Chicken, beef, vegetable, or fish — homemade stock is a handy staple to have around since it serves as the foundation for so many recipes we love. But we've always been taught that stock should be as clear as possible and free from cloudy imperfections, which is often easier said than done.
So what if your stock does turn out cloudy? Does it really matter?
The Taste Is What Matters
At the end of the day, what's really important is how your stock tastes — not the way it looks — so it's okay if your stock turns out cloudy. While it might not look perfect, the cloudiness doesn't affect the overall flavor of the stock. After all, we're cooking in our own kitchen, not working the line in a fine-dining restaurant.
This Is Why Your Stock Is Cloudy
There are a few reasons why your stock may have turned out cloudy. Generally speaking, the cloudy nature of stock is simply due to impurities or particles in the stock.
Stock should always be started with cold water and cooked, uncovered, at a simmer, without ever coming to a full boil. If the stock does boil, some of the fat will emulsify into the liquid, which can make it cloudy. Another reason for cloudiness is that the stock wasn't strained well or at all.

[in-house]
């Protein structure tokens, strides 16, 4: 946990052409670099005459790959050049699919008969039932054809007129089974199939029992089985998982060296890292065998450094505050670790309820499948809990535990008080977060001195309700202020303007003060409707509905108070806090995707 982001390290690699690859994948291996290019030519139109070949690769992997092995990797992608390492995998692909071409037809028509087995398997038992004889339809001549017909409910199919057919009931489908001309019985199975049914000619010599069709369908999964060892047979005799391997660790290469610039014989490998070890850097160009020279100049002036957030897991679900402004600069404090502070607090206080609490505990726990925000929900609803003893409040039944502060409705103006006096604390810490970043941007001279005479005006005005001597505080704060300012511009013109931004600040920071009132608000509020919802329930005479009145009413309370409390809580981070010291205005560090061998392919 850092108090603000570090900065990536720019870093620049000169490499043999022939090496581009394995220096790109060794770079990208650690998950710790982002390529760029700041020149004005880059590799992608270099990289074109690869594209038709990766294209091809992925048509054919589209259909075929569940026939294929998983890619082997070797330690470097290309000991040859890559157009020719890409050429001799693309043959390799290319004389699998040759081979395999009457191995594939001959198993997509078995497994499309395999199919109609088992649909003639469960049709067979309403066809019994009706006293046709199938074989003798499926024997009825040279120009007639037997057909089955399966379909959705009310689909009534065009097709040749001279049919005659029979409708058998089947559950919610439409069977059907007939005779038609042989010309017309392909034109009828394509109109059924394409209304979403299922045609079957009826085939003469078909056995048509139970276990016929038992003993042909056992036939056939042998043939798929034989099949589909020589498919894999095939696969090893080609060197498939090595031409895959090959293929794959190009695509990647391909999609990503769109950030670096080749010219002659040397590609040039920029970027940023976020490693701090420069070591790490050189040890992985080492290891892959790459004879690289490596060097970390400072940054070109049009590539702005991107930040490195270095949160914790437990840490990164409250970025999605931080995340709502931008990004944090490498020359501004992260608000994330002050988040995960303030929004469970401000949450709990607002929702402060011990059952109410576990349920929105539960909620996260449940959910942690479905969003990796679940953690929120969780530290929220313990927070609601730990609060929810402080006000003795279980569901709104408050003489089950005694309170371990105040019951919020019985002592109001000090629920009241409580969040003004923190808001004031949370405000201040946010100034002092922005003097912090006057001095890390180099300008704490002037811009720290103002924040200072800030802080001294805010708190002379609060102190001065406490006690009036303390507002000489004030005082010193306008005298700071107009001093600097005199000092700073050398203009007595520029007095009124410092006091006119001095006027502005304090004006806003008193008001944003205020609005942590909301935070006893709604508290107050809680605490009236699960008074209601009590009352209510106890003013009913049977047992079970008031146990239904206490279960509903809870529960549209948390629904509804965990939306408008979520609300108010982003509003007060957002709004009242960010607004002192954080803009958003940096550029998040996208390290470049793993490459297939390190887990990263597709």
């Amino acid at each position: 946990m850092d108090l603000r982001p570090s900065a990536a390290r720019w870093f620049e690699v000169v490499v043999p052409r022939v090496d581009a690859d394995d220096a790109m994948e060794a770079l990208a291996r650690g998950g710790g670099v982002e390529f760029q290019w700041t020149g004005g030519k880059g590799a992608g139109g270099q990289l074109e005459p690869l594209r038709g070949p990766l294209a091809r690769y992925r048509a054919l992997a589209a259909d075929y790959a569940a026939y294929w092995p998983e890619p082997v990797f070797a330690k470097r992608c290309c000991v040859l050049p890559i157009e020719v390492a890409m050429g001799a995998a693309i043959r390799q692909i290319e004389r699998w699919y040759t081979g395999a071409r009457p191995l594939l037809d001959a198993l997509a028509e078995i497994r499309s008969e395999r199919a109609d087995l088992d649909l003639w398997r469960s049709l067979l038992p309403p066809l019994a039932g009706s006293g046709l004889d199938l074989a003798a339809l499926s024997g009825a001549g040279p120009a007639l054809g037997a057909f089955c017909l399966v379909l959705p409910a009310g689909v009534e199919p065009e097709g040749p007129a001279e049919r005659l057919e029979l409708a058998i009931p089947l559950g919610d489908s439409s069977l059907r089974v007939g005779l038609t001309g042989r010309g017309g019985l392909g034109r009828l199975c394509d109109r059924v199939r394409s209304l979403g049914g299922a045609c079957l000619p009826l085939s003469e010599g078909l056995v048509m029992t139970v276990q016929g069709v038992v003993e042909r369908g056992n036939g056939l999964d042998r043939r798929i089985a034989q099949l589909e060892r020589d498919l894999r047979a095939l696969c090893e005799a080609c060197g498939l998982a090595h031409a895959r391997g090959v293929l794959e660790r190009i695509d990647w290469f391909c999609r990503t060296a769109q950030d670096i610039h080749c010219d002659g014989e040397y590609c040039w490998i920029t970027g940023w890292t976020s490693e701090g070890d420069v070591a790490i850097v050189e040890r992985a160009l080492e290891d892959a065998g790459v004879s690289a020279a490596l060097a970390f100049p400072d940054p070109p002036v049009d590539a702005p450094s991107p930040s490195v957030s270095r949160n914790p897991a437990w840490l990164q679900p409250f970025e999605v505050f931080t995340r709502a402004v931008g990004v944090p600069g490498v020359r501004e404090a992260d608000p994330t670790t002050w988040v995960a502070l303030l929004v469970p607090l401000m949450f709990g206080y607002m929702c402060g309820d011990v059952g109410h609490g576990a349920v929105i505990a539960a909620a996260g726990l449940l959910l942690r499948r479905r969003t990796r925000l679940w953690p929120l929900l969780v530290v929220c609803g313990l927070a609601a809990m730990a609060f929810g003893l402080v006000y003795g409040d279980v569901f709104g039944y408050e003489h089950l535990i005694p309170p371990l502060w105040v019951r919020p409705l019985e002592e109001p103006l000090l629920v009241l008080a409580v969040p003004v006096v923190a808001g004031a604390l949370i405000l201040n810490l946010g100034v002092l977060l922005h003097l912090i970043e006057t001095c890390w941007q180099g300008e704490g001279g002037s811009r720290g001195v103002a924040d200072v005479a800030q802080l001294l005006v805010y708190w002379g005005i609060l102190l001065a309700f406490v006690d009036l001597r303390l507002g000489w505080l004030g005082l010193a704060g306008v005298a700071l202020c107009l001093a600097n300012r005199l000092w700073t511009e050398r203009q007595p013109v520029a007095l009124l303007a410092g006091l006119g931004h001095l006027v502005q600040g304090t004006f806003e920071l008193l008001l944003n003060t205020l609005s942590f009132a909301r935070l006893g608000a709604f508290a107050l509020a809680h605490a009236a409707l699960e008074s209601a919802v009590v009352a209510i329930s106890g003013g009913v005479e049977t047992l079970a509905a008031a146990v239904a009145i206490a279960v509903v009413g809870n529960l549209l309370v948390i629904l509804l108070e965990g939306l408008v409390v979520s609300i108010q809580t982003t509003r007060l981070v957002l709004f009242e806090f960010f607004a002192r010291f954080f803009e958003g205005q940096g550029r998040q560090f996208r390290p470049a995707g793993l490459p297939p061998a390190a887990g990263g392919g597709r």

Here's How You Can Fix It
To avoid homemade stock becoming cloudy in the first place, always start with cold water, regardless of the type of stock you're making. Be sure not to turn the heat too high to avoid the stock from reaching a boil as it cooks. This is a good preventative measure to keep impurities, like small pieces of the ingredients or fats, from clouding the stock.
If the stock does become cloudy, the best way to remove impurities is by straining it. Use a fine-mesh strainer, and consider lining it with cheesecloth to catch even more food particles and bits of fat.
But really, unless you're making a consommé or other recipe that requires a pristine-looking stock, it's okay if your stock is a little bit cloudy. Looks aren't everything — your soup, stew, or braise will turn out just fine and taste delicious.